So here we are. Already half way through February and not quite half way through my bucket list. Knowing time was of the essence and that it was going to fly by at nobody’s mercy, I made the big call to smash 3 ticks in February, with every intention of doing the same in March! That’ll send me over the half way mark and on the downhill towards my thirties!

All of that being said, I skimmed over the list and realised there are only a few left that require minimal effort and I’ve got to just grit my teeth and smash some of the big hitters already! Without hesitation, I upped and booked an indoor sky diving session: flying solo.

The item of “Skydiving” had found its way to the list by my brother. He used to skydive solo and do it almost every weekend. When I put the word out to my nearest and dearest about them contributing to the list, he was, not surprisingly, the first to reply with his addition. Skydiving it is.

Putting my own personal spin on it, I went for indoor skydiving. No, not because I am a chicken shit and scared of heights, but because I completed this feat at my last milestone birthday of 21! Not saying I’ll never skydive again, but ya know, I can see it feeling a hell of a lot more romantic somewhere like the Swiss Alps, or the Canadian Rockies. Indoor it is. It’s new to me, a hell of a lot cheaper, and accessible every day of the week only 15 minutes from my own doorstep.

I drag my mum and Aunty down to watch (read: video it and take photos) and suit up for my faux free fall experience. I’m not going to lie, I am pretty damn nervous. Yes, you have an instructor in the cylinder with you, but what if I end up skyrocketing to the roof because the wind is too strong? And then they counteract that with dropping the wind too much and I come crashing in to the net below me? Still gotta hurt right? OK, maybe my fears are a little unwarranted, but it’s a pretty out there experience.

I end up 3rd to last in the line of us sitting on the bench to ‘fly’. We get run through a quick safety video, which literally shows us the 3 or so hand signals the instructors will use to manipulate our body position, and help us have an optimum flight. We suit up, helmet up and get ready to go. I enquire about their ‘high fly’ options and they aren’t sure if it is available. ’Fly high’ is when an instructor will take you right to the top of the cylinder and bring you back down a couple times. Only certain time slots in the day guarantee it and I was hoping my luck would pay off today and we’d get to go up. May as well do it when you’re already here!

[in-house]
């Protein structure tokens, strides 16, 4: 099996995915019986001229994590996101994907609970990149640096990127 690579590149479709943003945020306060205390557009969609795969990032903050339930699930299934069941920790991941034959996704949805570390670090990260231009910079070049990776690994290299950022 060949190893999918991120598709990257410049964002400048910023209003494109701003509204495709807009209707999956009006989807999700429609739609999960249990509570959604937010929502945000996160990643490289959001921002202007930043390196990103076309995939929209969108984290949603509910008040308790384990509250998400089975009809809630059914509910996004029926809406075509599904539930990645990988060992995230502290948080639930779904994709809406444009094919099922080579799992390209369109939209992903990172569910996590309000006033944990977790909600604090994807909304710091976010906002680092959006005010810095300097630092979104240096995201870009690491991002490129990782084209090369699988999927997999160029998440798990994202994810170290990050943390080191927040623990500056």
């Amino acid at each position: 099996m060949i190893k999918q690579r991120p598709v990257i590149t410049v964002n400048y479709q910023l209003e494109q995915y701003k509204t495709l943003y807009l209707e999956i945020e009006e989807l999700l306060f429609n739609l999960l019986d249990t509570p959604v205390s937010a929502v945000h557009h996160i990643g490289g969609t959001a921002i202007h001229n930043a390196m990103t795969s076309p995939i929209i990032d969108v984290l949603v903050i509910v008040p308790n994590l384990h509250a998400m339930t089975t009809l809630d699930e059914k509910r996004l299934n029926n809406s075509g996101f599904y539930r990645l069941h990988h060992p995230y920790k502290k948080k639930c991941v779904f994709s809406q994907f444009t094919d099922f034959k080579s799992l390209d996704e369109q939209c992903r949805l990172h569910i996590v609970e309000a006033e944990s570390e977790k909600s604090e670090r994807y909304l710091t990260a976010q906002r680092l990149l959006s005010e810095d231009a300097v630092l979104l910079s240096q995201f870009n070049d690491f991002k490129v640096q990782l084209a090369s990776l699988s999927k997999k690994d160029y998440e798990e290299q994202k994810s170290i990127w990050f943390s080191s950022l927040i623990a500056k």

As I watch a few young guys, an older man, a 5 year old kid (maybe he was 9 but he was tiny, alright) and a teenage girl ascend the cylinder, my nerves are pretty on edge. You stand in a door way, arms in the air, and basically jump into air and your instructor helps you out from there. There I am, arms go up, and my instructor is playing around with my zip… Erm… OK dude, I guess this isn’t a ‘hands to yourself’ establishment. Turns out my zip is broken. Out I go. Typical. Always me. Very rarely do I get the straight forward adventure. A quick costume change and off I am again, now, at the end of the queue.

Arms up.
Jumps in.
We’re flying.

What an odd feeling. It may sound weird when you read about it being called flying, but there is no other way to describe it. The pictures sum up pretty damn well how it feels.


Every little movement you make affects how you fly, which is why you’re not in there solo. It takes a training program to get yourself in there by yourself. Tiny movements of the hands and arms, even your legs, send you side to side, spinning around. You’re grabbed every now and then by your instructor and given the up finger (put your head back), peace sign (straighten your legs) or the thumbs up (yup, good good). It takes a lot of concentration to hold yourself still, and you’re only in there for 50 seconds!

The whole experience includes 2 flights (this is the standard) and luck prevailed, we were flying high today!

If I thought that the float above a ginormous fan was pretty damn out of this world, when you’re in there, and the instructor gets you spinning and takes you right up to the top of the wind tunnel. Once you’re up and back down again a couple times, you really get to experience that sensation of just floating. The sound of me screaming in delight is lost in the noise of the fan, but not the smiles. I love looking at the pictures just because the look of sheer delight on my face is priceless.

Fellow Perthians, get in the tank. Simulated 14,000ft free fall with no planes or jumping involved! It’s a bloody good time, only takes a couple of hours of your time and doesn’t really cost all that much! A midweek special gets you 2 flights for only $90 and an extra $10 per flight if you fly high. It’s a nice casual atmosphere and there’s plenty of space for spectators, and you can take you kids or your nanna! Anyone can do it.

Good times!

One thought on “Floating

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